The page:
Transfeminism is Redefining Inclusion


Adeline Ong

Redefining Feminisim Discussion PowerPoint

To kick off Women’s History Month, the Office of Multicultural Affairs (OMA) held the discussion “Then and Now: Redefining Feminism.” Students and faculty were invited to have a conversation about how feminism has been defined and include different perspectives to reclaim the movement for what it is: the liberation of all women. White-cisgender women have historically been the dominant narrative in feminism, which has led to an underrepresentation of Queer, Chicana, Black and Eastern women’s voices. The goal of feminism is to empower, but critics argue that, for too long, it has been an exclusive movement that does not address the needs of different demographics.

Feminism can be divided into three separate historical waves. The first wave was the fight for voting and property rights. The second wave began to focus on equality and anti-discrimination, and the third wave encompassed backlash to the prior one. In the 90s, feminists directed their attention to the privilege of white, cisgendered women who were not always practicing inclusivity and raised questions of who was really benefiting from the movement.

Serena Chopra, assistant professor at Seattle University in English and creative writing, was the guest speaker at the event. She gave a lecture about transfeminism, which is a branch of feminism that follows the principles of intersectionality and refuses the encapsulation of identity. She spoke about how oppressive our systems can be and how society grounds itself in normative practices that, in turn, leave little room for marginalized groups to flourish socially and economically. 

“Feminism has a long history of focusing on the goals of a particular group, and oftentimes, those goals exclude other goals but can create harm for others. It’s important to diversify and find points of intersectionality. When we are approaching resistance to oppression, it needs to be inclusive and really take into account those lowest on the hierarchy of suffering. If we start at points of duress, we can really work to reinvent systems that continue to oppress us all,” Chopra said. 

The event covered how BIPOC, LGBTQ+, women with disabilities and women that fall into religious minorities have historically had their concerns neglected. Even though the media has directed its attention to the violence and oppression these women face, there are still vital steps that need to be taken to relieve them from the immediate pressures of their world.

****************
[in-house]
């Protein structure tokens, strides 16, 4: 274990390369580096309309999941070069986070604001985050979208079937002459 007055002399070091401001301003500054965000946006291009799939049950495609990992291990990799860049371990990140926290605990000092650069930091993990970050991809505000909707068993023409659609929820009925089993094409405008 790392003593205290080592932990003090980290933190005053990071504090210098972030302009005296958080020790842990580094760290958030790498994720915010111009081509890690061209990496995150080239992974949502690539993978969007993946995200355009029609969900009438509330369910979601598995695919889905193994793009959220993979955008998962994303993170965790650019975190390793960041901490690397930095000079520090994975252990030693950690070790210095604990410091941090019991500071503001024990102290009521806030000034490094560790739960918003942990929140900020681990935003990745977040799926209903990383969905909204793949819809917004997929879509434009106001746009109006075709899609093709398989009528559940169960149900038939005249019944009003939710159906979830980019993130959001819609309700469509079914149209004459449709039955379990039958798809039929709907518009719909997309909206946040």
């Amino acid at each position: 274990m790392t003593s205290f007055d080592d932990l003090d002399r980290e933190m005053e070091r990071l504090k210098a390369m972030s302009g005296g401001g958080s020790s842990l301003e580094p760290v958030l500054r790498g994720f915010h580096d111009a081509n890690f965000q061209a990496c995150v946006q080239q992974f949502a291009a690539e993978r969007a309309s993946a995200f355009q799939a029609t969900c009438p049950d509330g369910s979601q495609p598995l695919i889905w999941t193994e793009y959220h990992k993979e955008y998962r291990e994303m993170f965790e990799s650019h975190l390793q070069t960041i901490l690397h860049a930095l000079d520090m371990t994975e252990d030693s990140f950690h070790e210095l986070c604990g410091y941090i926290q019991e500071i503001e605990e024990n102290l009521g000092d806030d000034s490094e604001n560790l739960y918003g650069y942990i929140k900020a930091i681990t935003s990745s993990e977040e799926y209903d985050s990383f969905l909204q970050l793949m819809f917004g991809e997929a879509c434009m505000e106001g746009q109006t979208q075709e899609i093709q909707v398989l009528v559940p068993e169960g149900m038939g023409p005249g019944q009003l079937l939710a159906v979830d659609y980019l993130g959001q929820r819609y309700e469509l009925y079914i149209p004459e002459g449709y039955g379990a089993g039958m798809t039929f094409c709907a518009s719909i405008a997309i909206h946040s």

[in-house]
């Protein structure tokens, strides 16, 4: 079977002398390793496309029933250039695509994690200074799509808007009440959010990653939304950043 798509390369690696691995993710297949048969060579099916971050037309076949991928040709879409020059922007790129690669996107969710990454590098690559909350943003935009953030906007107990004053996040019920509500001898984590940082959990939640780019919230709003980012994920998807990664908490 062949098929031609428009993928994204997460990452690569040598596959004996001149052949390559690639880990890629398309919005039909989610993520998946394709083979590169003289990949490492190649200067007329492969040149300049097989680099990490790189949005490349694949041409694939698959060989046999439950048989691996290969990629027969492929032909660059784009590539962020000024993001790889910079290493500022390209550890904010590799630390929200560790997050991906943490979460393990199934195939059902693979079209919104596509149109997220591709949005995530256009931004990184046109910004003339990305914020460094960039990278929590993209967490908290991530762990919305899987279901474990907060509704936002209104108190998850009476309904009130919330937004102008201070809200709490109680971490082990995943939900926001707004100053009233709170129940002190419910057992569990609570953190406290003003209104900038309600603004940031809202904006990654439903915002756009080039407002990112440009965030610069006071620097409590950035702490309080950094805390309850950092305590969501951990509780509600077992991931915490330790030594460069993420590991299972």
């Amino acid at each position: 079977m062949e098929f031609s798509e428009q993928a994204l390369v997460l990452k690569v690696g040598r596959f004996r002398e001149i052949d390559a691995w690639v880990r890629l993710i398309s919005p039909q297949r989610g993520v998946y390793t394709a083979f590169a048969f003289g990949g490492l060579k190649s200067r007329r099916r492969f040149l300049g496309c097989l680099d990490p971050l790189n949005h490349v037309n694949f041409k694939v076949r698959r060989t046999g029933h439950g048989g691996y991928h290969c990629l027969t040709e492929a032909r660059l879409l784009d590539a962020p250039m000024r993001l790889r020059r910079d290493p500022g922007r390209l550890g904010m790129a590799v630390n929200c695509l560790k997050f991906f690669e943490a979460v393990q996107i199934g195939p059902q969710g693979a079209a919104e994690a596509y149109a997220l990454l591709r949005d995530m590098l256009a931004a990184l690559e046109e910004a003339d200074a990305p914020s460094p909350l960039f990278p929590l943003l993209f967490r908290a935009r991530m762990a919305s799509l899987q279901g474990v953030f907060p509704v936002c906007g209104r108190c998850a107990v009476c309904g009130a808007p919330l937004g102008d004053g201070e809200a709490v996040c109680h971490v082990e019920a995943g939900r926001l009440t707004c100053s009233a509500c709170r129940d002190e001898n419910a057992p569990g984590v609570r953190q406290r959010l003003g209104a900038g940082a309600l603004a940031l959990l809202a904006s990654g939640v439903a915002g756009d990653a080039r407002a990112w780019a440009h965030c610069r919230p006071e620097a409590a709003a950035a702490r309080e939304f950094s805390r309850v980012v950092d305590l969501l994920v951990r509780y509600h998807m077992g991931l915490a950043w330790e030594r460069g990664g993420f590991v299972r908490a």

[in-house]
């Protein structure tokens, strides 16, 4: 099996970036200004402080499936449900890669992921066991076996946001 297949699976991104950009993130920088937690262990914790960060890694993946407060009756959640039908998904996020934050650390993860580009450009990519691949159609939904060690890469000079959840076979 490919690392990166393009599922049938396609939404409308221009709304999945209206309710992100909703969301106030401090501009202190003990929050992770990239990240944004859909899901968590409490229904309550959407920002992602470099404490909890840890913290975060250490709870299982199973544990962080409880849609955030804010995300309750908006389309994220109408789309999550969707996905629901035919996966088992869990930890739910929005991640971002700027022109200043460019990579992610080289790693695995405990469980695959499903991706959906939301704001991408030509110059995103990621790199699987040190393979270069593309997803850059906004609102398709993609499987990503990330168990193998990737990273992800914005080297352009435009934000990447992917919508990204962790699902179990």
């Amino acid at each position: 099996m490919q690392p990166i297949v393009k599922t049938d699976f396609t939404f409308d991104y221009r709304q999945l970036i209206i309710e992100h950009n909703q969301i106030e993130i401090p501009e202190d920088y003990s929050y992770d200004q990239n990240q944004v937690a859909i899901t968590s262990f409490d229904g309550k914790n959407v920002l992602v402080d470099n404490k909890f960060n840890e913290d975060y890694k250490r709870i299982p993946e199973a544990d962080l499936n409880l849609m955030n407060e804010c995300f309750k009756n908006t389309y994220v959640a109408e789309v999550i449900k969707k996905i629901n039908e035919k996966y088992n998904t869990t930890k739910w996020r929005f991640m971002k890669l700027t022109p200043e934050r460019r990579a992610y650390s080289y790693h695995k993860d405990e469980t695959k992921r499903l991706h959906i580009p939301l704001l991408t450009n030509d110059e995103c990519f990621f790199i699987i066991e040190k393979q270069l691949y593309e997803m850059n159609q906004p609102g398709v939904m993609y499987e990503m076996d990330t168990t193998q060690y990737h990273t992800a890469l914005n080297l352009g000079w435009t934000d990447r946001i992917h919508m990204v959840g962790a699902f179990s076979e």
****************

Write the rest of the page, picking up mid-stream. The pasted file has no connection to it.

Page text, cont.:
Dr. Serena Chopra. (Adeline Ong)

Samantha Millard, a graduate student in the doctorate nursing program, attended the event to refresh her knowledge about feminism, as her field of study keeps her too busy to research unfamiliar topics. 

“[Before coming to the event,] I had a base-level understanding and a media-based, sensationalized understanding [of feminism]. Definitely ‘we hate men’ and ‘women should rise up,’” Millard said. “Now, I know more.” 

Assuming a transfeminist lens is a constructive stance to practice as it seeks to address several aspects of our systems that continuously fail us. The OMA event highlighted that recognizing the patriarchal, misogynistic roots of our society is necessary to move forward and break down the binaries that manifest in our everyday lives. 

Sam Grande, third-year film studies major and gender & sexuality programming assistant for OMA, thinks modern feminism can actually work against its stated goals.

“Even having those feminist values that push for feminism are against feminism because of the way it’s been defined and functioning in mainstream America and other countries. This event and redefining feminism means being critical and challenging what has already been established. It’s about how inclusion is everything against exclusion,” Grande said. 

Facilitating discussions surrounding feminism and fostering ideas about how inclusion is supposed to look ensures that people will continue to question and analyze their practices. People can fall subject to mainstream ideas of what feminism is supposed to be.

To keep the conversation going, there are two more events being held by OMA in the near future. A film screening for “She’s Beautiful When She’s Angry” will be held on International Women’s Day, March 8. “Dear SU Faculty, From A Trans Student ” is a letter campaign and workshop in collaboration with Lemieux Library, which is being held on Trans Day of Visibility, March 30.